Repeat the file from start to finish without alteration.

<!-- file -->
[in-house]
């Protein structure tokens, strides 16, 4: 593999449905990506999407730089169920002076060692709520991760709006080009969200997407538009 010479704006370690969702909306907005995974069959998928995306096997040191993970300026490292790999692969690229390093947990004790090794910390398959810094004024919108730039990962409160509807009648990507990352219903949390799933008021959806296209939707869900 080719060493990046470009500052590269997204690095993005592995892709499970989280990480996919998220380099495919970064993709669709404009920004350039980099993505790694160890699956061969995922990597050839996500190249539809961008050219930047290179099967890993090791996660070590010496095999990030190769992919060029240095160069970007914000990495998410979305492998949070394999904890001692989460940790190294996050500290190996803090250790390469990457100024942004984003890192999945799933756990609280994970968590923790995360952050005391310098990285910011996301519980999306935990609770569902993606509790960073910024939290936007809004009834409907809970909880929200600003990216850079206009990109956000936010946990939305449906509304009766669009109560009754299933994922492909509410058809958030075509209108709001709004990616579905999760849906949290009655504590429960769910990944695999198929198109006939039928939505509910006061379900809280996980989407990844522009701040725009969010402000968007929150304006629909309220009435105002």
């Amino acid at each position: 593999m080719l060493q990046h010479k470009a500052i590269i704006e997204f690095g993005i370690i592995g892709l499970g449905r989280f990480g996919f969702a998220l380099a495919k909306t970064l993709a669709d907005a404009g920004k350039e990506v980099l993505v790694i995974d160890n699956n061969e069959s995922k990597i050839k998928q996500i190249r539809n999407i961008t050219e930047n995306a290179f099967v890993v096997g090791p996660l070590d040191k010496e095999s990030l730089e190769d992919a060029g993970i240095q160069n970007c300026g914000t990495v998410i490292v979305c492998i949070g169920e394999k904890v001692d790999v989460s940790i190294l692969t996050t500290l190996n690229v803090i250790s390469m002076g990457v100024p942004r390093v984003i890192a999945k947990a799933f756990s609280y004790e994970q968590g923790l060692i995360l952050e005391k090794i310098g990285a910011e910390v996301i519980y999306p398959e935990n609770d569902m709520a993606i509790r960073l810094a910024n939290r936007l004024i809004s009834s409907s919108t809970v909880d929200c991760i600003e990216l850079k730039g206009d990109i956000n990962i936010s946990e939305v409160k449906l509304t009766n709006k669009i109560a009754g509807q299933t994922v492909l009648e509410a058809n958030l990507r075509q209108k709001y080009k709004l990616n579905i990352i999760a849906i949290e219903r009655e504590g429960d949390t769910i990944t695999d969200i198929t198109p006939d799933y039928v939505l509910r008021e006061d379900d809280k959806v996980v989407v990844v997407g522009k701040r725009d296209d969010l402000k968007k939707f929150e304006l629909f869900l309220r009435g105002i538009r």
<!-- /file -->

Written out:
[in-house]
């Protein structure tokens, strides 16, 4: 593999449905990506999407730089169920002076060692709520991760709006080009969200997407538009 010479704006370690969702909306907005995974069959998928995306096997040191993970300026490292790999692969690229390093947990004790090794910390398959810094004024919108730039990962409160509807009648990507990352219903949390799933008021959806296209939707869900 080719060493990046470009500052590269997204690095993005592995892709499970989280990480996919998220380099495919970064993709669709404009920004350039980099993505790694160890699956061969995922990597050839996500190249539809961008050219930047290179099967890993090791996660070590010496095999990030190769992919060029240095160069970007914000990495998410979305492998949070394999904890001692989460940790190294996050500290190996803090250790390469990457100024942004984003890192999945799933756990609280994970968590923790995360952050005391310098990285910011996301519980999306935990609770569902993606509790960073910024939290936007809004009834409907809970909880929200600003990216850079206009990109956000936010946990939305449906509304009766669009109560009754299933994922492909509410058809958030075509209108709001709004990616579905999760849906949290009655504590429960769910990944695999198929198109006939039928939505509910006061379900809280996980989407990844522009701040725009969010402000968007929150304006629909309220009435105002």
């Amino acid at each position: 593999m080719l060493q990046h010479k470009a500052i590269i704006e997204f690095g993005i370690i592995g892709l499970g449905r989280f990480g996919f969702a998220l380099a495919k909306t970064l993709a669709d907005a404009g920004k350039e990506v980099l993505v790694i995974d160890n699956n061969e069959s995922k990597i050839k998928q996500i190249r539809n999407i961008t050219e930047n995306a290179f099967v890993v096997g090791p996660l070590d040191k010496e095999s990030l730089e190769d992919a060029g993970i240095q160069n970007c300026g914000t990495v998410i490292v979305c492998i949070g169920e394999k904890v001692d790999v989460s940790i190294l692969t996050t500290l190996n690229v803090i250790s390469m002076g990457v100024p942004r390093v984003i890192a999945k947990a799933f756990s609280y004790e994970q968590g923790l060692i995360l952050e005391k090794i310098g990285a910011e910390v996301i519980y999306p398959e935990n609770d569902m709520a993606i509790r960073l810094a910024n939290r936007l004024i809004s009834s409907s919108t809970v909880d929200c991760i600003e990216l850079k730039g206009d990109i956000n990962i936010s946990e939305v409160k449906l509304t009766n709006k669009i109560a009754g509807q299933t994922v492909l009648e509410a058809n958030l990507r075509q209108k709001y080009k709004l990616n579905i990352i999760a849906i949290e219903r009655e504590g429960d949390t769910i990944t695999d969200i198929t198109p006939d799933y039928v939505l509910r008021e006061d379900d809280k959806v996980v989407v990844v997407g522009k701040r725009d296209d969010l402000k968007k939707f929150e304006l629909f869900l309220r009435g105002i538009r």